FIG. 4 illustrates the waveforms A, B produced by two sensing coils 4 phase shifted 90° relative to one another and, in its lower part, circuitry for selectively combining them to produce the final, velocity-representing signal E. The waveform C is derived by summing A and B, while waveform D is derived by reversing the polarity of B and summing the result with A. These waveforms can thus be derived with simple, well known operational amplifier circuits. The resulting waveforms are then squared by squaring circuits to derived the control input signals to two electronic change over switches 20A, 20B, which receive at their respective pairs of inputs the signal A and a signal A which is A reversed in polarity and signals B and B similarly. The outputs of the switches 20A, B are added by means of op-amp 21.
Referring now to FIG. 5, which relates to the second aspect of the invention, two magnetic field detectors are shown at 10. These detectors which may be of the "Hall" effect type, produce in combination with suitable circuitry, voltage waveforms as shown in FIG. 6(a), proportional to the field strength. By suitable electronic adding and switching of these waveforms, shown schematically in FIG. 6a, a series of near straight line waveforms may be achieved, as shown in FIG. 6b. These waveforms repeat sequentially at the same know pitch of the fields emanating from the stator of the motor. By feeding the voltages to an analogue to digital converter, a series of digital values can be obtained which so indicates the physical position of the armature relative to the stator. It will be noted that the values increase travelling from left to right up each waveform. From this "direction" information can be obtained. Additive counting of the values therefore provides, from left to right, a count representing the absolute position of the motor. From right to left, the values can be seen to decrease. Subtractive counting is then used to decrement the count accordingly. A positional count is thereby achieved for servo control of the motor.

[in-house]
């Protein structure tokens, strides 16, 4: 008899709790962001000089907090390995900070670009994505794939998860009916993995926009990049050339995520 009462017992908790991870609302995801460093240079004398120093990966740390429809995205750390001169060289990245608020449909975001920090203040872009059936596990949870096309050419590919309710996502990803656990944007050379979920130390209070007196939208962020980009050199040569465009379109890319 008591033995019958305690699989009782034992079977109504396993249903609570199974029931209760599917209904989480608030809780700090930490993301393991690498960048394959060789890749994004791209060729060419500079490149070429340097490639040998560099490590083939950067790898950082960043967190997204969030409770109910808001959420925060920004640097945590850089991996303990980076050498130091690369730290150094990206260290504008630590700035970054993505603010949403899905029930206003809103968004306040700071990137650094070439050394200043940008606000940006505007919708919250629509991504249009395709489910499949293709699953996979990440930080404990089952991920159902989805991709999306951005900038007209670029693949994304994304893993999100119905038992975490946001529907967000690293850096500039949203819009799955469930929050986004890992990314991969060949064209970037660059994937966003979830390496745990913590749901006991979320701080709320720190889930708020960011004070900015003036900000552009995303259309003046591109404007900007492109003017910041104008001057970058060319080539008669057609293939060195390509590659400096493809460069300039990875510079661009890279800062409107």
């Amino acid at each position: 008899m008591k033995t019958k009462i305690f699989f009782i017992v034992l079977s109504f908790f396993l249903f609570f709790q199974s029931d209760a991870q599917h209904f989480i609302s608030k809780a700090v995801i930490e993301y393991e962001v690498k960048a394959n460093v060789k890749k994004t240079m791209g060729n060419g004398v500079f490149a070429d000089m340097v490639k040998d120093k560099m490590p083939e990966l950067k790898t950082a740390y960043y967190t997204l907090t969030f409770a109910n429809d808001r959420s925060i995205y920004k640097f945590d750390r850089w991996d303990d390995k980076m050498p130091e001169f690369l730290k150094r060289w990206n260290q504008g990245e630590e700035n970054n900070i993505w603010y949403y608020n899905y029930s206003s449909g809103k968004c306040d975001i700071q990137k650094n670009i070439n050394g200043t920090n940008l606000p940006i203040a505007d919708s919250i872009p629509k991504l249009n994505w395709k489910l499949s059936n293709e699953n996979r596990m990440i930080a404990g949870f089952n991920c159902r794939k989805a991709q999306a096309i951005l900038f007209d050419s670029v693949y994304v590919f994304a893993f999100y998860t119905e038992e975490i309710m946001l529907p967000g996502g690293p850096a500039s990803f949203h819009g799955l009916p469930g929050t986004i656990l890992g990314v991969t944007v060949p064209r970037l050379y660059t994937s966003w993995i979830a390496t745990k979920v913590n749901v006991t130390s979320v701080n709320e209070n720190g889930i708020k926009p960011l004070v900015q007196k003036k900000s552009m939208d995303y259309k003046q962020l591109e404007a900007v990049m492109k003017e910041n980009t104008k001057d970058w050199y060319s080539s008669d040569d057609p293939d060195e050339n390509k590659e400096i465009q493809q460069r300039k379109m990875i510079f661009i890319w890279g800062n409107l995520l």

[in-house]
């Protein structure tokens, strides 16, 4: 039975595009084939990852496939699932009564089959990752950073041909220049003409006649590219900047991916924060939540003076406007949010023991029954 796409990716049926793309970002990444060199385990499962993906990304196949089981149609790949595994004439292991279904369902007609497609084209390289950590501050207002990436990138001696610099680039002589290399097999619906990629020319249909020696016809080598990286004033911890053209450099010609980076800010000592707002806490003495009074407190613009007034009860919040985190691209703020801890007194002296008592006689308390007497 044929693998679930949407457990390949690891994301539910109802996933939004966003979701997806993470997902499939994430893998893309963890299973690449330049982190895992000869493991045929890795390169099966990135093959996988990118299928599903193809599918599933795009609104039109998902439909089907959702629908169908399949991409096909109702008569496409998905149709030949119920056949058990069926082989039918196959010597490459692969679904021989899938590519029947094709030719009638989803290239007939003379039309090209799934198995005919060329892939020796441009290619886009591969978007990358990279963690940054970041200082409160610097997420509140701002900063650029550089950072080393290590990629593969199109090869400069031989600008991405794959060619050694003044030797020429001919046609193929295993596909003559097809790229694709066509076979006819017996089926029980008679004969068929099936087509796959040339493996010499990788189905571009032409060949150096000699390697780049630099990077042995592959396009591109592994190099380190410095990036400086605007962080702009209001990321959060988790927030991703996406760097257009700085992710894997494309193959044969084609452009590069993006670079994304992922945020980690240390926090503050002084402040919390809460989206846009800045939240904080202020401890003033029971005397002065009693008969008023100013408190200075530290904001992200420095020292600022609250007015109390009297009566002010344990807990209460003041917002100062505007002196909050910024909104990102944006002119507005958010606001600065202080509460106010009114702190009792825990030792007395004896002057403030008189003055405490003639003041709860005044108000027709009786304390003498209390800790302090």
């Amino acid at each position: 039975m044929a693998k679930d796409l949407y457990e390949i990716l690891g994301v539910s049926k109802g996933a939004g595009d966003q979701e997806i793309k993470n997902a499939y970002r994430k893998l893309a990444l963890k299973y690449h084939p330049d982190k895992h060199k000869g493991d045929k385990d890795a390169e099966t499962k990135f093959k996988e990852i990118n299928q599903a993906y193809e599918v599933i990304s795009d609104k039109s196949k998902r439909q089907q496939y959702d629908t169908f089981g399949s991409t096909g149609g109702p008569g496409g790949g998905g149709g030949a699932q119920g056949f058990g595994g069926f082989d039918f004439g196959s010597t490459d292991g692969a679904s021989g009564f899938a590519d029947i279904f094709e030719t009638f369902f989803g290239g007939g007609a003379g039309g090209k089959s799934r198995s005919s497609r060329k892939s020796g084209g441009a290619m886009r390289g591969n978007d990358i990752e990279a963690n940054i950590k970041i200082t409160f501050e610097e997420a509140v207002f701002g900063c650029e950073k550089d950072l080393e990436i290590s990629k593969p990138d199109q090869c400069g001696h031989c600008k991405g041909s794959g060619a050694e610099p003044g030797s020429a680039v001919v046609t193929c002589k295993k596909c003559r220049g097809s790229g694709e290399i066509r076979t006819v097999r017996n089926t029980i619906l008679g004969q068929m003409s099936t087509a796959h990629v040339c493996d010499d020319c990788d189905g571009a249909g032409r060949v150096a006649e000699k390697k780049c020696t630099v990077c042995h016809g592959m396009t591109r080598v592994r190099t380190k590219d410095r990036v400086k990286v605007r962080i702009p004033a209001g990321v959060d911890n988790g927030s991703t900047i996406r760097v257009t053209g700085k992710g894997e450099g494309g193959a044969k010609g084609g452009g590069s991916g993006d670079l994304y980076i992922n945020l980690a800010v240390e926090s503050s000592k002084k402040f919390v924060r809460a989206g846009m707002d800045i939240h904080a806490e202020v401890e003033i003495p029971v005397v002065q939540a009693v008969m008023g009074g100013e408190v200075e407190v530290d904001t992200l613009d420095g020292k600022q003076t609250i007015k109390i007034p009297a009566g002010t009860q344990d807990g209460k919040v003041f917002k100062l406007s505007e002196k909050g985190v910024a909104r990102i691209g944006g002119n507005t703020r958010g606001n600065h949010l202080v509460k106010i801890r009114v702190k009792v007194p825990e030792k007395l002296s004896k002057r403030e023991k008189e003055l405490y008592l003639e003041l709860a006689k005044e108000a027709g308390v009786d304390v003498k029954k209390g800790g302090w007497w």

Referring to FIG. 6c, in an alternative method of obtaining count information, the waveforms themselves are digitised to provide a number of count signals. The digitised values are so chosen to ensure no count signal from one waveform can arrive at the same time as that generated by its neighbour. The signals are accumulated in a count register, addition or subtraction being determined by a network examining the sequence of arrival of the count signals and therefore the direction of travel of the armature.
Numerous variations of the above within the scopes of the first and second aspects of the invention will be apparent.
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|U.S. Classification||310/12.19, 318/135, 310/13, 310/12.22, 310/14|
|International Classification||H02K11/00, G01P3/52, H02K7/20, H02K41/02, H02P25/06|
|Cooperative Classification||H02K7/20, H02K41/031, G01P3/52|
|European Classification||H02K41/03M, H02K7/20, G01P3/52|
|Aug 7, 1995||FPAY||Fee payment|
Year of fee payment: 4
|Aug 16, 1999||FPAY||Fee payment|
Year of fee payment: 8
|Sep 10, 2003||REMI||Maintenance fee reminder mailed|
|Feb 25, 2004||LAPS||Lapse for failure to pay maintenance fees|
|Apr 20, 2004||FP||Expired due to failure to pay maintenance fee|
Effective date: 20040225